Estuaries and Coasts

, Volume 35, Issue 3, pp 878–891

Red Waters of Myrionecta rubra are Biogeochemical Hotspots for the Columbia River Estuary with Impacts on Primary/Secondary Productions and Nutrient Cycles

  • Lydie Herfort
  • Tawnya D. Peterson
  • Fredrick G. Prahl
  • Lee Ann McCue
  • Joseph A. Needoba
  • Byron C. Crump
  • G. Curtis Roegner
  • Victoria Campbell
  • Peter Zuber
Article

DOI: 10.1007/s12237-012-9485-z

Cite this article as:
Herfort, L., Peterson, T.D., Prahl, F.G. et al. Estuaries and Coasts (2012) 35: 878. doi:10.1007/s12237-012-9485-z

Abstract

The localized impact of blooms of the mixotrophic ciliate Myrionecta rubra in the Columbia River estuary during 2007–2010 was evaluated with biogeochemical, light microscopy, physiological, and molecular data. M. rubra affected surrounding estuarine nutrient cycles, as indicated by high and low concentrations of organic nutrients and inorganic nitrogen, respectively, associated with red waters. M. rubra blooms also altered the energy transfer pattern in patches of the estuarine water that contain the ciliate by creating areas characterized by high primary production and elevated levels of fresh autochthonous particulate organic matter, therefore shifting the trophic status in emergent red water areas of the estuary from net heterotrophy towards autotrophy. The pelagic estuarine bacterial community structure was unaffected by M. rubra abundance, but red waters of the ciliate do offer a possible link between autotrophic and heterotrophic processes since they were associated with elevated dissolved organic matter and showed a tendency for enhanced microbial secondary production. Taken together, these findings suggest that M. rubra red waters are biogeochemical hotspots of the Columbia River estuary.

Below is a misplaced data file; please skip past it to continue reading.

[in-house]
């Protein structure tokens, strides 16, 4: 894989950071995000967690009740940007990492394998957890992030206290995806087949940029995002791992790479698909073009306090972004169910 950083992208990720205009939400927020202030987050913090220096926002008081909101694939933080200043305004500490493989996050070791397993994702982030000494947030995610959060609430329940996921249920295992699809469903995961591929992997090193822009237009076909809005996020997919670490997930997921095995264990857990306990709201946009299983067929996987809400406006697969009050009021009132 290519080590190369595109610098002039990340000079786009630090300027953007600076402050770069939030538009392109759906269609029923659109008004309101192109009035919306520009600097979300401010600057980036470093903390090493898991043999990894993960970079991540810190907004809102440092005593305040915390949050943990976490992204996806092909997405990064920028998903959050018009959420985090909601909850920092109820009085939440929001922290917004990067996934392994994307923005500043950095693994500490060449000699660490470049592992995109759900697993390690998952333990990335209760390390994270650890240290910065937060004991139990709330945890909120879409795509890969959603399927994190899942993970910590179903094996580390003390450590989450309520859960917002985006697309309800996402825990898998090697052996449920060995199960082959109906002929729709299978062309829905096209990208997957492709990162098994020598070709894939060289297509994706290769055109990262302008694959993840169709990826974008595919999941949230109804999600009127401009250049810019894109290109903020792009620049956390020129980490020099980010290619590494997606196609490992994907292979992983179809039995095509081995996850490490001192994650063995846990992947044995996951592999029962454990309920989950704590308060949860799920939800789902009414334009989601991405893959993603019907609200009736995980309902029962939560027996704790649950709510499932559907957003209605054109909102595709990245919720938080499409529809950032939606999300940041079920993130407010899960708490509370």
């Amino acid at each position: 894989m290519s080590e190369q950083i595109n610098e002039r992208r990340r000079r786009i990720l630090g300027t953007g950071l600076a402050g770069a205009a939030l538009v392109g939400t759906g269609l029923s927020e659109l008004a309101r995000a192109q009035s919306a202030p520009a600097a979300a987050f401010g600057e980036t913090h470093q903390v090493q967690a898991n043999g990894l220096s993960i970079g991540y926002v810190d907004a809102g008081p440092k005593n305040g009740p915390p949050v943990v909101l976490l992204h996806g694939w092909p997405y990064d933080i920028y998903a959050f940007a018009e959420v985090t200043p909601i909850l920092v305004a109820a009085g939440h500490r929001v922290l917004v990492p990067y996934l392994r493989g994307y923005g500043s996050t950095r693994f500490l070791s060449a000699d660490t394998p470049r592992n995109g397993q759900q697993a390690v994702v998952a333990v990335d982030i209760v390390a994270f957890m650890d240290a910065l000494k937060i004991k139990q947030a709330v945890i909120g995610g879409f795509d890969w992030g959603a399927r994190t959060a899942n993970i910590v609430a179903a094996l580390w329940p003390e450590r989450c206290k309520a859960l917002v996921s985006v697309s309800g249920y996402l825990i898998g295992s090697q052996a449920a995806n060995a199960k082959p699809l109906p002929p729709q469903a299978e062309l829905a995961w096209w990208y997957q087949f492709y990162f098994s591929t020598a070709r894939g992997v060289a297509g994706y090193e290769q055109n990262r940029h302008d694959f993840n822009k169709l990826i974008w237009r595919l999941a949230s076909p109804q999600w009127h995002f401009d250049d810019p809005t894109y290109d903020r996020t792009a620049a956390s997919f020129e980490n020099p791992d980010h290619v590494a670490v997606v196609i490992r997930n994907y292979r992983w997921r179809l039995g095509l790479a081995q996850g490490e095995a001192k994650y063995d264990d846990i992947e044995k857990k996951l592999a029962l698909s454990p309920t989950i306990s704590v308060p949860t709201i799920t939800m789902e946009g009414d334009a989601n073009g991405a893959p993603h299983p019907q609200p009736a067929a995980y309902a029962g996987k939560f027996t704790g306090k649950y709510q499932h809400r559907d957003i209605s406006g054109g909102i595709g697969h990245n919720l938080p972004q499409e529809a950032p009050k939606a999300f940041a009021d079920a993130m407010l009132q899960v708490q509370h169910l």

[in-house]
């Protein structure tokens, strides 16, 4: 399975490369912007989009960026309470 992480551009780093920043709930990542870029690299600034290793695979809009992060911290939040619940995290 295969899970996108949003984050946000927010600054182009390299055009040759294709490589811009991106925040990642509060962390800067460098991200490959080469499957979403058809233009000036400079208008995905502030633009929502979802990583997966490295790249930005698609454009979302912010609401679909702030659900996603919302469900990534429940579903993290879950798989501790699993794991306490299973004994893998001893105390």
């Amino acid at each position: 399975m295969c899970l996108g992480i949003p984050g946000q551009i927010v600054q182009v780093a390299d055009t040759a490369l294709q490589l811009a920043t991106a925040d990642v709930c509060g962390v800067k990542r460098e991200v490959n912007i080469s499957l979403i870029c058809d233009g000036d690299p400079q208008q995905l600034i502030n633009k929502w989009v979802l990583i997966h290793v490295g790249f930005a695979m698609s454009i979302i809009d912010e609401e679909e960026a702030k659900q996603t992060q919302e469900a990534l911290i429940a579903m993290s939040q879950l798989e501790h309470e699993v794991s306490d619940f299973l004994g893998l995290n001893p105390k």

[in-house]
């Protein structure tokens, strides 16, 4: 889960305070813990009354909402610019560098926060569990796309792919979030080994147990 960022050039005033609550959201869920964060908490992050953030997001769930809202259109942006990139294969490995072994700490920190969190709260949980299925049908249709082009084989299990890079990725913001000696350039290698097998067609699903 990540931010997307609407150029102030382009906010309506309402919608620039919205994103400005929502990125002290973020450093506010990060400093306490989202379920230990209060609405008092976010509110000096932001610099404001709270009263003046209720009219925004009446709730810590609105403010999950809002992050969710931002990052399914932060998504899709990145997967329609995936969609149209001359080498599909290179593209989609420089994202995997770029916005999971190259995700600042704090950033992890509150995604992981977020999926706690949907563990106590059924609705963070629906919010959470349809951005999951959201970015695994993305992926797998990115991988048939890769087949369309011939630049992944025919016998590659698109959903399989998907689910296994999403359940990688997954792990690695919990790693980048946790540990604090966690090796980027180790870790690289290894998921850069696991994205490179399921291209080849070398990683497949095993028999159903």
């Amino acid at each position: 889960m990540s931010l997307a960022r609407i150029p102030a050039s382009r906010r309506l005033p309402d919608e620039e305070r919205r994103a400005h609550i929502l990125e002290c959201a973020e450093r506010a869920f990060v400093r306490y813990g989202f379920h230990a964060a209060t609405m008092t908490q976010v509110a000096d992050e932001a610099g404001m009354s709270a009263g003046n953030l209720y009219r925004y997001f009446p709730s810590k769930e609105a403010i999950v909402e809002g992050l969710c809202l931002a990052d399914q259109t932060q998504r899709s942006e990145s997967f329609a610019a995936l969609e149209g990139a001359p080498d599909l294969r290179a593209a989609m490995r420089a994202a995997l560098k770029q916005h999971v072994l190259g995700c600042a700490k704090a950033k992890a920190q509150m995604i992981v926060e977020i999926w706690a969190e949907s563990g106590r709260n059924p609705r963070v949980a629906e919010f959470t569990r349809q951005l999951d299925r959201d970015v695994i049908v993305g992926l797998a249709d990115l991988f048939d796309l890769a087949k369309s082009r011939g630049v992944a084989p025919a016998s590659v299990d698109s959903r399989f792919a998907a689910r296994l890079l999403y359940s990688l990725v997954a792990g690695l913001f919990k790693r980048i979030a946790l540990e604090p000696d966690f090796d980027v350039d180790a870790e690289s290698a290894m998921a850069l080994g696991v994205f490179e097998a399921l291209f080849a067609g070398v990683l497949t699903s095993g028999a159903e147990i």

Keywords

Myrionecta rubra Mesodinium rubrum Red waters Biogeochemical cycles Columbia River estuary 

Supplementary material

12237_2012_9485_MOESM1_ESM.doc (44 kb)
Table S1Physical, biological, and chemical data used for calculating the averages presented on Figs 2, 3, and 4. POC particulate organic carbon, PN particulate nitrogen, Chla chlorophyll a, DOC dissolved organic carbon, NH4 ammonium, NO3 nitrate, DIP dissolved inorganic phosphorus, DON dissolved organic nitrogen, DOP dissolved organic phosphorus, MSP microbial secondary production, N.D. not determined (DOC 43 kb)

Copyright information

© Coastal and Estuarine Research Federation 2012

Authors and Affiliations

  • Lydie Herfort
    • 1
  • Tawnya D. Peterson
    • 1
  • Fredrick G. Prahl
    • 2
  • Lee Ann McCue
    • 3
  • Joseph A. Needoba
    • 1
  • Byron C. Crump
    • 4
  • G. Curtis Roegner
    • 5
  • Victoria Campbell
    • 1
  • Peter Zuber
    • 1
  1. 1.Center for Coastal Margin Observation & Prediction and Division of Environmental & Biomolecular SystemsOregon Health & Science UniversityBeavertonUSA
  2. 2.College of Oceanic and Atmospheric SciencesOregon State UniversityCorvallisUSA
  3. 3.Pacific Northwest National LaboratoryRichlandUSA
  4. 4.Horn Point Laboratory University of Maryland Center for Environmental ScienceCambridgeUSA
  5. 5.NOAA Fisheries, Northwest Fisheries Science CenterHammondUSA

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